[time-nuts] GPS Antenna and Lightning (Bruce Hunter)

Brucekareen at aol.com Brucekareen at aol.com
Sat Sep 26 18:53:59 UTC 2009

A 6 to 30 MHz Voice of America receiving site in North Carolina had an  
interesting experience when vacuum-tube antenna RF distribution amplifiers were 
 replaced with solid-state units.  At first, frequent damage occurred to  
the input stages of the solid-state amplifiers, whereas few problems had  
been experienced with the vacuum-tube amplifiers.   The many, large,  rhombic 
antennas were all equipped with spark gaps, gas tube suppressors, and  3AG 
fuses in the balanced, transmission lines at the antenna  feedpoints.  Fuses 
frequently opened during lightning storms.
Interestingly, the manufacturer of the solid-state RF distribution  
amplifiers had also sold some of the units to the US Coast Guard in southern  
Florida.  The Coast Guard found that adding 30 MHz low-pass filters at the  input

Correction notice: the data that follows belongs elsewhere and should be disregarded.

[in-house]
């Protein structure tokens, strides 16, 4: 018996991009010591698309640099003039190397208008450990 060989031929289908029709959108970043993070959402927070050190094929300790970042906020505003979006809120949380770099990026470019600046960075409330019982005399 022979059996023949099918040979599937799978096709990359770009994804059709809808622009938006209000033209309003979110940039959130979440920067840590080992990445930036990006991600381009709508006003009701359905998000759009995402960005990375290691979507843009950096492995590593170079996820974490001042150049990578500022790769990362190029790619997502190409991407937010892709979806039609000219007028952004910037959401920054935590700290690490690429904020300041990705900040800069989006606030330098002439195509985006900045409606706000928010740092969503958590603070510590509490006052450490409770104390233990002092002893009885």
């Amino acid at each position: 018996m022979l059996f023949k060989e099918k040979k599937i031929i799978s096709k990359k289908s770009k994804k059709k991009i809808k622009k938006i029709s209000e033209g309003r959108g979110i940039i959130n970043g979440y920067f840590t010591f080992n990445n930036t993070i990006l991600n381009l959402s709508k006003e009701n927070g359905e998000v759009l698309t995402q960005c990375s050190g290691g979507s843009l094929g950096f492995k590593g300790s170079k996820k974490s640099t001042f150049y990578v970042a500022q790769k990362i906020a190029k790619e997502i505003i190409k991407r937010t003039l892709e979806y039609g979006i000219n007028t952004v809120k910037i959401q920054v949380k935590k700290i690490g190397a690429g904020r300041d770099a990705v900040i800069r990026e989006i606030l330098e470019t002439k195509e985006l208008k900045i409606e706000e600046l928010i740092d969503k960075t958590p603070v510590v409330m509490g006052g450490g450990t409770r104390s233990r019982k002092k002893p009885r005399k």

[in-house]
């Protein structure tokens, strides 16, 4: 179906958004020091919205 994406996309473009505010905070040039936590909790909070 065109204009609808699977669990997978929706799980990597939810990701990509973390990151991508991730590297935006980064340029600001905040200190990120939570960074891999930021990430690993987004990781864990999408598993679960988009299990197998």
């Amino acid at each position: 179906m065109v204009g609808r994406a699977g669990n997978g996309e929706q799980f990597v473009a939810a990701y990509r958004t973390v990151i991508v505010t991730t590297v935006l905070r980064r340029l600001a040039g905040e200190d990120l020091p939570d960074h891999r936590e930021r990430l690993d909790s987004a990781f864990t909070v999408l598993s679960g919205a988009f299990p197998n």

to the amplifiers almost completely stopped the failures.  The VOA  
amplifiers were equipped with similar low-pass filters and the North Carolina  
failures also almost completely stopped.  We were never sure whether the  "fix" 
resulted from eliminating energy above 30 MHz or because the phase shift  of 
the filters "unstacked" the harmonics making up the steep wave front, thus  
reducing the peak voltage.  But it would seem that a suitable band-pass  
filter might significantly reduce the likelihood of a GPS receiver failing 
from  energy induced by a nearby lightning strike.  
Bruce Hunter, KG6OJI

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